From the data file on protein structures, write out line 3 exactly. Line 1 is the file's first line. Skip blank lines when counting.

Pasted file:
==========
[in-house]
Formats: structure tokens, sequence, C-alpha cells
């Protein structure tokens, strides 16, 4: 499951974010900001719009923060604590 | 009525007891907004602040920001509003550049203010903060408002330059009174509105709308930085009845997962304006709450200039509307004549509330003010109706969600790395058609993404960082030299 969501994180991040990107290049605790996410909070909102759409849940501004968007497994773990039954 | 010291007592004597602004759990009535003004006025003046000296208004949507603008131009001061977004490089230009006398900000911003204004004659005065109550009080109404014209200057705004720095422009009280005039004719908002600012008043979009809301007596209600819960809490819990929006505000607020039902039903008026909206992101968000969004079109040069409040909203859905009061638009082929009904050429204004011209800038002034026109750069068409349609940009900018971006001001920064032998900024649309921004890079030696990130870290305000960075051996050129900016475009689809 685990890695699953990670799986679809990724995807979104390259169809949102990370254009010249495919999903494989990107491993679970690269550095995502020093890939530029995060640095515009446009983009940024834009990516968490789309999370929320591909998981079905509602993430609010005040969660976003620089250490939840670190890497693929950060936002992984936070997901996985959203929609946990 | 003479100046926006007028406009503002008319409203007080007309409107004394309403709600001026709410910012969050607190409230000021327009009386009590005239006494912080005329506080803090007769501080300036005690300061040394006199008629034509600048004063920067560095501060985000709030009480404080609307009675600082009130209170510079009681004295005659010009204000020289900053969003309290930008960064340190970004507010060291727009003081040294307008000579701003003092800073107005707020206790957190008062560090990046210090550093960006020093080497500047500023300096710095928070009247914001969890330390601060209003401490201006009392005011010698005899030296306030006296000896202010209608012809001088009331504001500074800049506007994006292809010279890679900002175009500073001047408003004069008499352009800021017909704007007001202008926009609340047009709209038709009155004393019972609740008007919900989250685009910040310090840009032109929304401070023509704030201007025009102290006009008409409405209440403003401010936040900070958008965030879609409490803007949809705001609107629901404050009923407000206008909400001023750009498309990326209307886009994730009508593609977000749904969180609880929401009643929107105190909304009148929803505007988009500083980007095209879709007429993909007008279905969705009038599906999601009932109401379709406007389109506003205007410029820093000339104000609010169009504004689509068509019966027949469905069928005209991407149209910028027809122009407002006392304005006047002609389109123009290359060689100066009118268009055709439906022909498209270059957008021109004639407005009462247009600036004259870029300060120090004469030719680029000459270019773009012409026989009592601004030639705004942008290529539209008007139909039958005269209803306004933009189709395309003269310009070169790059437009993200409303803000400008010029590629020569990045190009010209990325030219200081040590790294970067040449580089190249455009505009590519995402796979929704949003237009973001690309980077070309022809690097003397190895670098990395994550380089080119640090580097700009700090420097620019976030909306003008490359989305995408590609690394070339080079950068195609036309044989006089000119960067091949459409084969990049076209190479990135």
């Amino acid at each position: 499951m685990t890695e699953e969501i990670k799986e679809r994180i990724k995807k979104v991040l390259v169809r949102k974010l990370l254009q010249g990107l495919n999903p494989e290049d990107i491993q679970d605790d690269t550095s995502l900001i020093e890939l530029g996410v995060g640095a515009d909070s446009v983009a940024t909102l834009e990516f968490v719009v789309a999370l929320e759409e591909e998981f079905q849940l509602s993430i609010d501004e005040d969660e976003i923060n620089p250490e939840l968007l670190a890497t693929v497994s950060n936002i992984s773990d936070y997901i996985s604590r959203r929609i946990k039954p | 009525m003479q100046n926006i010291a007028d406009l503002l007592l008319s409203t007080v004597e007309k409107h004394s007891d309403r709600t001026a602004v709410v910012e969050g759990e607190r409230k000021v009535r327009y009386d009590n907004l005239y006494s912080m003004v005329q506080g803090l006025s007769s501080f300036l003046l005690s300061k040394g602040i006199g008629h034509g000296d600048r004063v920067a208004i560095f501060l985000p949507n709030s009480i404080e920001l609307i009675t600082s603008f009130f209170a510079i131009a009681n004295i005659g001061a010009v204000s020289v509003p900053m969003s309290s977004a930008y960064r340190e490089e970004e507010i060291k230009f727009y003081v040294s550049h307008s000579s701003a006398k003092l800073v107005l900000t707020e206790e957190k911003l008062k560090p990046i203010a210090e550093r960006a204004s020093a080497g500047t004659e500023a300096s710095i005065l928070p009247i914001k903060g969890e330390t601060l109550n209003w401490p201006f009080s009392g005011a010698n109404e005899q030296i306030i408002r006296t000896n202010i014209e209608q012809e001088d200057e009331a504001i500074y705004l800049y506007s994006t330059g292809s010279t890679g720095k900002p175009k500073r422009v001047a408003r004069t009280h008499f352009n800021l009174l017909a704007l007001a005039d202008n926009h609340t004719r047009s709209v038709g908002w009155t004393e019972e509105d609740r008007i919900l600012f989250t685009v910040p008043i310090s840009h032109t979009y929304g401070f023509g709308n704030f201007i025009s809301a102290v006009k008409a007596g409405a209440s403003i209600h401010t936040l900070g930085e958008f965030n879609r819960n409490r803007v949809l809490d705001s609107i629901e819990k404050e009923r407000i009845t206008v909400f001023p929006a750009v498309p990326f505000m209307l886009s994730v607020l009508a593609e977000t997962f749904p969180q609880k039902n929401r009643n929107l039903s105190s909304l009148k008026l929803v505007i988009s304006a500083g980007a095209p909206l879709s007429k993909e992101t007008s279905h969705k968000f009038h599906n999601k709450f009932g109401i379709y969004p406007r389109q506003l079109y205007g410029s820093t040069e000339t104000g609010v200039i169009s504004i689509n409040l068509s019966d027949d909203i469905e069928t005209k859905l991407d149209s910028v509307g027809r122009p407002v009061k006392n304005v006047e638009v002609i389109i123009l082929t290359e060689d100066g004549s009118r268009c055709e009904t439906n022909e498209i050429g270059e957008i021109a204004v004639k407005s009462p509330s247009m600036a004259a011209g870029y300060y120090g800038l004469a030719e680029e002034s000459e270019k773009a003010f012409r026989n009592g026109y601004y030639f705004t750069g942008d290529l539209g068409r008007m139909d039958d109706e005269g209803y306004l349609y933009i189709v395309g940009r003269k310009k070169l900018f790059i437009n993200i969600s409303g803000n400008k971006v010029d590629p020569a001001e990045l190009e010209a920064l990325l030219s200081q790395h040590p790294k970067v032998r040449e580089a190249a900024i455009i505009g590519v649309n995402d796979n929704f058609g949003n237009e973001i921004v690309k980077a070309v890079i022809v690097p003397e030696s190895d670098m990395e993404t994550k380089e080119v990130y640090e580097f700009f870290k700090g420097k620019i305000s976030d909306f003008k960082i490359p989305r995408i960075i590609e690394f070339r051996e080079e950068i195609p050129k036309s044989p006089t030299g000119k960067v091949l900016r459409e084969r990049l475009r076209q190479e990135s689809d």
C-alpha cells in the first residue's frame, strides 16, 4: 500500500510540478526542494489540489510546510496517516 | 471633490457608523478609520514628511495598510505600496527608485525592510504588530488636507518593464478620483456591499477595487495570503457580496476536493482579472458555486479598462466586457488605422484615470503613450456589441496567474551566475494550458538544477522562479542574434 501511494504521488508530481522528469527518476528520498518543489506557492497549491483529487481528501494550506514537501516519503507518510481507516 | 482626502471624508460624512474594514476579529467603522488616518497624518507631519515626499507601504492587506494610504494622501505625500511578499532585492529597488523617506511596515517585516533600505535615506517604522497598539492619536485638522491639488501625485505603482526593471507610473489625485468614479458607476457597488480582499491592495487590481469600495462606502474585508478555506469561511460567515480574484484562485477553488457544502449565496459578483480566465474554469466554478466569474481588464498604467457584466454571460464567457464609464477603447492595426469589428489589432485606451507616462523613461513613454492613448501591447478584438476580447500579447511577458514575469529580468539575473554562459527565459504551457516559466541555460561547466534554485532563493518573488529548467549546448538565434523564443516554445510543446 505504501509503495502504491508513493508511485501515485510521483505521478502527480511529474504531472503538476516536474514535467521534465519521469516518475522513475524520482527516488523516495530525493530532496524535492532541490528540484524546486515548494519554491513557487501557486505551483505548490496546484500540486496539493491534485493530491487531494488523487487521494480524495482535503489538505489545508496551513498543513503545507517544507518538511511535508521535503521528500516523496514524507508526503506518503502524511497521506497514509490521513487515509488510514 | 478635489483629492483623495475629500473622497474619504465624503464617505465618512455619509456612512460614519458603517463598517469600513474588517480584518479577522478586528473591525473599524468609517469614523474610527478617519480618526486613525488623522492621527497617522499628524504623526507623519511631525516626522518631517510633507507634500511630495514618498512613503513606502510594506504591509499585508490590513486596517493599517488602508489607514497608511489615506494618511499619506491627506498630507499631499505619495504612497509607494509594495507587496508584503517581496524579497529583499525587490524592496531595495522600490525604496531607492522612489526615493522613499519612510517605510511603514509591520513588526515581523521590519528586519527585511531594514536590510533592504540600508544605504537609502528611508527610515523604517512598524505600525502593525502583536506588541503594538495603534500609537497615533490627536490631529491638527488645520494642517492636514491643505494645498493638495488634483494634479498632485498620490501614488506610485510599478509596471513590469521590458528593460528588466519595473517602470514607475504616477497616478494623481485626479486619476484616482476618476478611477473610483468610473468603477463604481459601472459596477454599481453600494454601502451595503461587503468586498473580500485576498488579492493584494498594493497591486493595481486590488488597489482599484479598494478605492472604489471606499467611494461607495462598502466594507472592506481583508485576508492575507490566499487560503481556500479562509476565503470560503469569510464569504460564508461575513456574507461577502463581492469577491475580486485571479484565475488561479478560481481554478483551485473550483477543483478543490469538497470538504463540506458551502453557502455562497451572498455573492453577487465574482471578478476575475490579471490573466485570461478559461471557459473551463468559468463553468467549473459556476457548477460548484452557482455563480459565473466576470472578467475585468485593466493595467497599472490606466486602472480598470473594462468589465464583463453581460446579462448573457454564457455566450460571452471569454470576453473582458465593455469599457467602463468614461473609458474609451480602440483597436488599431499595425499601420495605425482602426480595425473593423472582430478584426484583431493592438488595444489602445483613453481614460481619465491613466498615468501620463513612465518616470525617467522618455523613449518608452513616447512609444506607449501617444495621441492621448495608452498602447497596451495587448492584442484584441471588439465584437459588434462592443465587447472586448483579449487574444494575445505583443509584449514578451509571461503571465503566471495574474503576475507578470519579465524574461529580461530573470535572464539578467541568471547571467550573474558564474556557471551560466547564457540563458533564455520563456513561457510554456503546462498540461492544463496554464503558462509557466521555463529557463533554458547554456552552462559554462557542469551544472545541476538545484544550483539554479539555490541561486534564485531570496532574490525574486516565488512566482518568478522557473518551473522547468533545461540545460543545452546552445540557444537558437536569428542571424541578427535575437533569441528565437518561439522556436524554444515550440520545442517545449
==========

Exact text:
């Protein structure tokens, strides 16, 4: 499951974010900001719009923060604590 | 009525007891907004602040920001509003550049203010903060408002330059009174509105709308930085009845997962304006709450200039509307004549509330003010109706969600790395058609993404960082030299 969501994180991040990107290049605790996410909070909102759409849940501004968007497994773990039954 | 010291007592004597602004759990009535003004006025003046000296208004949507603008131009001061977004490089230009006398900000911003204004004659005065109550009080109404014209200057705004720095422009009280005039004719908002600012008043979009809301007596209600819960809490819990929006505000607020039902039903008026909206992101968000969004079109040069409040909203859905009061638009082929009904050429204004011209800038002034026109750069068409349609940009900018971006001001920064032998900024649309921004890079030696990130870290305000960075051996050129900016475009689809 685990890695699953990670799986679809990724995807979104390259169809949102990370254009010249495919999903494989990107491993679970690269550095995502020093890939530029995060640095515009446009983009940024834009990516968490789309999370929320591909998981079905509602993430609010005040969660976003620089250490939840670190890497693929950060936002992984936070997901996985959203929609946990 | 003479100046926006007028406009503002008319409203007080007309409107004394309403709600001026709410910012969050607190409230000021327009009386009590005239006494912080005329506080803090007769501080300036005690300061040394006199008629034509600048004063920067560095501060985000709030009480404080609307009675600082009130209170510079009681004295005659010009204000020289900053969003309290930008960064340190970004507010060291727009003081040294307008000579701003003092800073107005707020206790957190008062560090990046210090550093960006020093080497500047500023300096710095928070009247914001969890330390601060209003401490201006009392005011010698005899030296306030006296000896202010209608012809001088009331504001500074800049506007994006292809010279890679900002175009500073001047408003004069008499352009800021017909704007007001202008926009609340047009709209038709009155004393019972609740008007919900989250685009910040310090840009032109929304401070023509704030201007025009102290006009008409409405209440403003401010936040900070958008965030879609409490803007949809705001609107629901404050009923407000206008909400001023750009498309990326209307886009994730009508593609977000749904969180609880929401009643929107105190909304009148929803505007988009500083980007095209879709007429993909007008279905969705009038599906999601009932109401379709406007389109506003205007410029820093000339104000609010169009504004689509068509019966027949469905069928005209991407149209910028027809122009407002006392304005006047002609389109123009290359060689100066009118268009055709439906022909498209270059957008021109004639407005009462247009600036004259870029300060120090004469030719680029000459270019773009012409026989009592601004030639705004942008290529539209008007139909039958005269209803306004933009189709395309003269310009070169790059437009993200409303803000400008010029590629020569990045190009010209990325030219200081040590790294970067040449580089190249455009505009590519995402796979929704949003237009973001690309980077070309022809690097003397190895670098990395994550380089080119640090580097700009700090420097620019976030909306003008490359989305995408590609690394070339080079950068195609036309044989006089000119960067091949459409084969990049076209190479990135």